This refers to your editorial “Live in Perils” (THT, September 26, Page 8). With inadequate health budgets and medical reforms, there is a crunch in resources, staff and medicines as far as the patient is concerned. The state has also to reduce the load on medical staff and improve services in its hospitals. In government hospitals, doctors are overworked and under pressure from politicians who can interfere with medical admission, affecting the doctors’ self-esteem. The main reasons for patients’ relatives to become violent are doctors  practicing unethically, such as advising expensive, unnecessary radiology, endoscopic or laboratory investigations, delay in attending patient, request of advance payments, or withholding a deceased body until settlement of the final billing. Medication forces doctors to ask patients to buy medicines from outside, which only makes doctors suspicious in the eyes of the patients. One major issue is the low healthcare literacy among the general public. There is also a widespread feeling that doctors have simply lost the trust of their patients. The feeling patients should have is that the doctors will only by guided by the patient’s best interests and not their own. Lack of functioning equipment in hospitals forces doctors to direct patients elsewhere, which also adds to the suspicion of doctors being hand-in-glove with laboratories, when actually the doctors are helpless. In medicine there are no guarantees and patients can develop complications despite the best efforts of doctors, but someone who has been told to expect a good result can be angry if the outcome is unfavorable. Vinod C. Dixit, Ahmedabad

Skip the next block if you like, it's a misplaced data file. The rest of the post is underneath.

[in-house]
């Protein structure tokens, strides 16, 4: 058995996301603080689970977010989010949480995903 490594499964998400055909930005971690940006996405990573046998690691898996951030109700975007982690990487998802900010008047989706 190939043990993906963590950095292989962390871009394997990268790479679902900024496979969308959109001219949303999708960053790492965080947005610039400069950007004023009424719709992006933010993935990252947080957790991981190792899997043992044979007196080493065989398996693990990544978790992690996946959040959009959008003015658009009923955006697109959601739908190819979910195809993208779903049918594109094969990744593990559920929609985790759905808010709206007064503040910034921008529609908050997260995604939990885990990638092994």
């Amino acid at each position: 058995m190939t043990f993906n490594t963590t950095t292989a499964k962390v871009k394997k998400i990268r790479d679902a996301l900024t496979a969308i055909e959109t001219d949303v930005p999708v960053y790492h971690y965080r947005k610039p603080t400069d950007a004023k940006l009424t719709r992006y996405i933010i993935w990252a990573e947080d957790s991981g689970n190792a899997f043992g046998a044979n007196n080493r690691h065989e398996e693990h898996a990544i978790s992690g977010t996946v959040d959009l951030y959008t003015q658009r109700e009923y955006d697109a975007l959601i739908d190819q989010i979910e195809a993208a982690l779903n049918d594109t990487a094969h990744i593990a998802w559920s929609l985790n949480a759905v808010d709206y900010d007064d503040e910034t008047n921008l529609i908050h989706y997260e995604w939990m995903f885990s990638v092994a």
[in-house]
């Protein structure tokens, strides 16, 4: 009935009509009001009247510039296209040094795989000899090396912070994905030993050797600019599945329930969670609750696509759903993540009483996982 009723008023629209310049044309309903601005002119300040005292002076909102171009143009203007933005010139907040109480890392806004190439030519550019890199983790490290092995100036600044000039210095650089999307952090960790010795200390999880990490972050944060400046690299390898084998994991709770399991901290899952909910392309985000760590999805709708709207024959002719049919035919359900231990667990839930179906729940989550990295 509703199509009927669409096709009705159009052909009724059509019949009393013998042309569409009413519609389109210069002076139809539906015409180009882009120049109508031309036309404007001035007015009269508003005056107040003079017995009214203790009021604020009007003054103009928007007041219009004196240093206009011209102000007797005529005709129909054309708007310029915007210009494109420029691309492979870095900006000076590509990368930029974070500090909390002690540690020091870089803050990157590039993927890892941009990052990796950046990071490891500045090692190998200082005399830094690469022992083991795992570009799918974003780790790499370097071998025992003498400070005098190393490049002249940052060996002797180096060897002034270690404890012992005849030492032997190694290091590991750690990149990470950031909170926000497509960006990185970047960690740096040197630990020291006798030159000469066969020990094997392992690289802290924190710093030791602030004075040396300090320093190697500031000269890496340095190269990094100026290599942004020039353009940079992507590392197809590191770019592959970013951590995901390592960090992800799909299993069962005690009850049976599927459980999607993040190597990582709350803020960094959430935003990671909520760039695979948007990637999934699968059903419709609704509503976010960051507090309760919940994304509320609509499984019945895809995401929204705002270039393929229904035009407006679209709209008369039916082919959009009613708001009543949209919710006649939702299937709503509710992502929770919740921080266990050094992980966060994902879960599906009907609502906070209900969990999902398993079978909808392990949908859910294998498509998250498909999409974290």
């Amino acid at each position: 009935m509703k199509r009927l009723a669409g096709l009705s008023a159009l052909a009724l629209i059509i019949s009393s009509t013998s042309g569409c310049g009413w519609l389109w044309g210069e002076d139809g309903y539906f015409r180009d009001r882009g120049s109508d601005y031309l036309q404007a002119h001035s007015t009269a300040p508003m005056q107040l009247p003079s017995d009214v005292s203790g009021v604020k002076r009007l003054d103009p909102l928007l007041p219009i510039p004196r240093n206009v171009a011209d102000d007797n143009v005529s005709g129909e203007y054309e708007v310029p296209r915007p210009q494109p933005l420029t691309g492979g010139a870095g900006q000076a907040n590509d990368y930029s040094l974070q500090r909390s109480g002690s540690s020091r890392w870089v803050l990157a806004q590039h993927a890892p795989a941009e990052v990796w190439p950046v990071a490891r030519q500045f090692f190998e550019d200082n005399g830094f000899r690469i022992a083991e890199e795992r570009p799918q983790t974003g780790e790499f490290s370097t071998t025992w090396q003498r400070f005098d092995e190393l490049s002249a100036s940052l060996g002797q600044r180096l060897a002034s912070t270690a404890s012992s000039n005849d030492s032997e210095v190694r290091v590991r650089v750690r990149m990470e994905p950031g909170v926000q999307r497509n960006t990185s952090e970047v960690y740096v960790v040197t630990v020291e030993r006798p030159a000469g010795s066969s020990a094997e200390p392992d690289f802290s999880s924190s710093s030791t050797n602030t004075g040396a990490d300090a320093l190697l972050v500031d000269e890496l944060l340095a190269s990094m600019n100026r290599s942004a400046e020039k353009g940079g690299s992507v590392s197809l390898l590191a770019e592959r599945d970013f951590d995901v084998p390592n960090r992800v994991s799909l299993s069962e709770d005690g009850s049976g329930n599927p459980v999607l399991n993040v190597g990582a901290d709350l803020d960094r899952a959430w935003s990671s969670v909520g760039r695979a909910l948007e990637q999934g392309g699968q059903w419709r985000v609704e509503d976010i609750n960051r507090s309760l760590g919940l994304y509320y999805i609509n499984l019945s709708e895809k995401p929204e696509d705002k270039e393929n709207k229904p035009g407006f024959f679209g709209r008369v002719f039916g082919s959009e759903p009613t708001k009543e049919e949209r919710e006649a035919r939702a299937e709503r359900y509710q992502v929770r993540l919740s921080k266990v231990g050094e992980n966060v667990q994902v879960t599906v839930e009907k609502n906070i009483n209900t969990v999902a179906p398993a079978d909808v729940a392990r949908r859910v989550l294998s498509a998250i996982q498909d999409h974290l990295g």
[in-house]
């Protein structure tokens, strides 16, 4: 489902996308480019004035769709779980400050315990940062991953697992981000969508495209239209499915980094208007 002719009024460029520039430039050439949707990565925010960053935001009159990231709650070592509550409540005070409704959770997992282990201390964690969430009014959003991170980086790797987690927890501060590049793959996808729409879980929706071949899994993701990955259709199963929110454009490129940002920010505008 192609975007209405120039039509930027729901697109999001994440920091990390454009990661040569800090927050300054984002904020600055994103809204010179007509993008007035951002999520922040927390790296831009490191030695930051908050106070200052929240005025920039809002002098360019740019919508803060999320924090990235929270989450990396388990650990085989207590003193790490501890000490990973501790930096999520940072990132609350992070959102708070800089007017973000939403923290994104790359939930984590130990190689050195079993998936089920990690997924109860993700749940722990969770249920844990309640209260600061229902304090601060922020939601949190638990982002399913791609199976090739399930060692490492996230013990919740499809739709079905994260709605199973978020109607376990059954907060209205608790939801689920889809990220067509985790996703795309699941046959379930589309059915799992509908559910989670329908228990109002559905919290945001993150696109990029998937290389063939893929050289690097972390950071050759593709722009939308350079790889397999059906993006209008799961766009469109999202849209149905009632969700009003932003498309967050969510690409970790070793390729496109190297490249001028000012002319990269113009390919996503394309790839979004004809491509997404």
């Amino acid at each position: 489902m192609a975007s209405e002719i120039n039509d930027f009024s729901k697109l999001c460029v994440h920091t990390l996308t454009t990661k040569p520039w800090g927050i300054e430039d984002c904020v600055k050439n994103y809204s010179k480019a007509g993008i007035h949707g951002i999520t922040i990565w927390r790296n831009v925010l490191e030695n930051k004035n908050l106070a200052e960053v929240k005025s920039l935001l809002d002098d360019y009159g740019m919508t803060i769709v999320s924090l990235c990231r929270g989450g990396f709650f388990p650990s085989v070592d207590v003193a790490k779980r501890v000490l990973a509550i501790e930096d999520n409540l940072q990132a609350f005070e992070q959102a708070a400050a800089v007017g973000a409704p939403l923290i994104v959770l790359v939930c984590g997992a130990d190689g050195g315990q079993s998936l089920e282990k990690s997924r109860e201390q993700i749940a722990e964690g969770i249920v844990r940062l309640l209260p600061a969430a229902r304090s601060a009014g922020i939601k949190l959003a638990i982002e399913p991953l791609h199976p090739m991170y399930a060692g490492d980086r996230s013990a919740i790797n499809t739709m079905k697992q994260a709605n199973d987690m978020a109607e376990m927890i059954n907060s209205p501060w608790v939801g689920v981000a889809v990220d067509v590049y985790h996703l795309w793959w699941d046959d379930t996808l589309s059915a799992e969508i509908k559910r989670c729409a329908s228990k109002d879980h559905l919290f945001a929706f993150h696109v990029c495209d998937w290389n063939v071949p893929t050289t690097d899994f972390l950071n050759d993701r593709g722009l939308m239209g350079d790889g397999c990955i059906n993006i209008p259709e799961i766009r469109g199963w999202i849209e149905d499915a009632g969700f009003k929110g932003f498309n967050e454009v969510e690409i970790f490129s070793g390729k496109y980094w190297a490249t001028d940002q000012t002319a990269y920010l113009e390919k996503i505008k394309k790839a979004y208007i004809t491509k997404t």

Melamchi Apropos of the news story “Govt told to scrap Budhigandaki deal with Chinese contractor” (THT, September 26, Page 1), is scraping a bad deal with shady contractors good enough? Shouldn’t we get to the bottom of the deal to find out if any money or other benefits have changed hands? If Brazil can probe and punish two presidents what can stop us from doing so in our country for handing over hurriedly lucrative hydropower and solar power contracts to contractors with colourful past and present? Why do our politicians and public servants favour shady contractors? Are the birds of the same feathers trying to congregate together? Funny is that this should continue to happen in Nepal. On your editorial “Missed deadline” (THT, September 8, Page 8) just imagine what President Trump would have done to the contractor for deferring the deadline time and again by 10 years. Most of us are still skeptical about Melamchi flowing into the Kathmandu Valley by March 2018. There is no guarantee that the contractor who must have known Nepali planners and policymakers inside out will honour his pledge. Even if it did it is no more a ‘wonder’ that KP Bhattarai made us believe almost two decade ago. Manohar Shrestha, Kathmandu